States can’t get loans either
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Kai Ryssdal: About the only thing worse than being a corporate chief financial officer today might be having the same job in a state government. They’re big players in the short-term credit markets too, and they’re increasingly finding it hard to get the cash to keep services up and running.
Marketplace’s Jeff Tyler considers the causes and the consequences.
Jeff Tyler: States like California normally borrow money to cover expenses until tax revenue comes in later in the year. To raise cash, they sell what are called revenue anticipation notes. They’re like bonds and are generally considered safe investments.
Tom Dresslar: Any offering or issue by the state of California is one of the safest investments you can make. In its entire history, it’s never defaulted.
That’s Tom Dresslar, spokesman for California’s Treasurer. Next week, the state plans to sell notes worth about $4 billion. But it’s worried there won’t be enough buyers.
Dresslar: Typically, that’s not a problem; 2008 is a year where obviously nothing is typical, except upheaval, chaos and currently the credit markets are frozen.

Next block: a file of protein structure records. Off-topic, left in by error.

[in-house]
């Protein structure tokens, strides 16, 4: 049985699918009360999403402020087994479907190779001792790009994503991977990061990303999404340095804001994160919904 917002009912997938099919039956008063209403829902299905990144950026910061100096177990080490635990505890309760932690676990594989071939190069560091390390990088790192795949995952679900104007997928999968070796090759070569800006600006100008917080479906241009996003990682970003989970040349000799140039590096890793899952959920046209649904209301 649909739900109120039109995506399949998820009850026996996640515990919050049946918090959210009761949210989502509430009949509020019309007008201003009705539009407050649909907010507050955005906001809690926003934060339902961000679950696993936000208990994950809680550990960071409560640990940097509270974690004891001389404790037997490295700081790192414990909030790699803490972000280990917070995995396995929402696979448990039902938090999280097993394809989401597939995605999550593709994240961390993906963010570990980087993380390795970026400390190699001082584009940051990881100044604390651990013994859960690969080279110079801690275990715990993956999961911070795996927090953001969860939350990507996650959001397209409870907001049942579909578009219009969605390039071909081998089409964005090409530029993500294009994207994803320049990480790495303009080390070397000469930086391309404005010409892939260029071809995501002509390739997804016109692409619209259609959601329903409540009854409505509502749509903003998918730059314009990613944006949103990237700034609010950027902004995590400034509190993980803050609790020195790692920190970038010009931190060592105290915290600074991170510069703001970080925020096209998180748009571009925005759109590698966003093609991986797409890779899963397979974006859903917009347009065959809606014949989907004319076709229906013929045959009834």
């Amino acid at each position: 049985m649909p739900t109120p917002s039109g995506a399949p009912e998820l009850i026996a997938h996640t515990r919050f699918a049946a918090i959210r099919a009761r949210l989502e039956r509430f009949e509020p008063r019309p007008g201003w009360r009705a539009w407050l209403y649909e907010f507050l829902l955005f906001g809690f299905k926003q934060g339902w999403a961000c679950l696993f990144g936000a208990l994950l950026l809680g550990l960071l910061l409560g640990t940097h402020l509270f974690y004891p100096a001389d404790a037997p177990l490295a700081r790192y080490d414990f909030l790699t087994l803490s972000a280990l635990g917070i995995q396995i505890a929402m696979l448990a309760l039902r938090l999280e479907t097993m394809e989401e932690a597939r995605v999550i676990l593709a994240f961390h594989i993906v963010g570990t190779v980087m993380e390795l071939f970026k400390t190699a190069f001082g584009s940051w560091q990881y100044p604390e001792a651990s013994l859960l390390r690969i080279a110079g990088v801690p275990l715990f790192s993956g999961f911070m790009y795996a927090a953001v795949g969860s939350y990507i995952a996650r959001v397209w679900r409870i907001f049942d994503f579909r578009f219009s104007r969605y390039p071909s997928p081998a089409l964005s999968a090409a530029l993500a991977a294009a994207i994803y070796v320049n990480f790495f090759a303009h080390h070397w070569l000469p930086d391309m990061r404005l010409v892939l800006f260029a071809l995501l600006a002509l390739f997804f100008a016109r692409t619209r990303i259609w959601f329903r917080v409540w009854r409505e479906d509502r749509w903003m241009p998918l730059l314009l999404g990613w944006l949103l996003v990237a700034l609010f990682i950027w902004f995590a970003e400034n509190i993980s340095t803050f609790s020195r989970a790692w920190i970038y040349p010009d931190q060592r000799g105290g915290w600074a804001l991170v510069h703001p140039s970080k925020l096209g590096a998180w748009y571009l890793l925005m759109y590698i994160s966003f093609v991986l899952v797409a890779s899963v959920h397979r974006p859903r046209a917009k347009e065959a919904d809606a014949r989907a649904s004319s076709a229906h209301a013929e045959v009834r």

If it can’t raise the money it needs, California might hit up Treasury Secretary Paulson for a $7 billion loan. Economist Jared Bernstein is with the Economic Policy Institute.
Jared Bernstein: With due respect to Hank Paulson, we’re talking about $7 billion. You know, he spends that much before his morning cup of coffee. I strongly suspect that they’ll get this bridge loan.
But California isn’t the only state looking for help. Massachusetts is talking with the feds about a similar loan. And once they find financing, the next challenge for states is paying it off. Remember, these loans are meant to be paid back with future tax revenues, and that income is expected to fall this year.
In Los Angeles, I’m Jeff Tyler for Marketplace.
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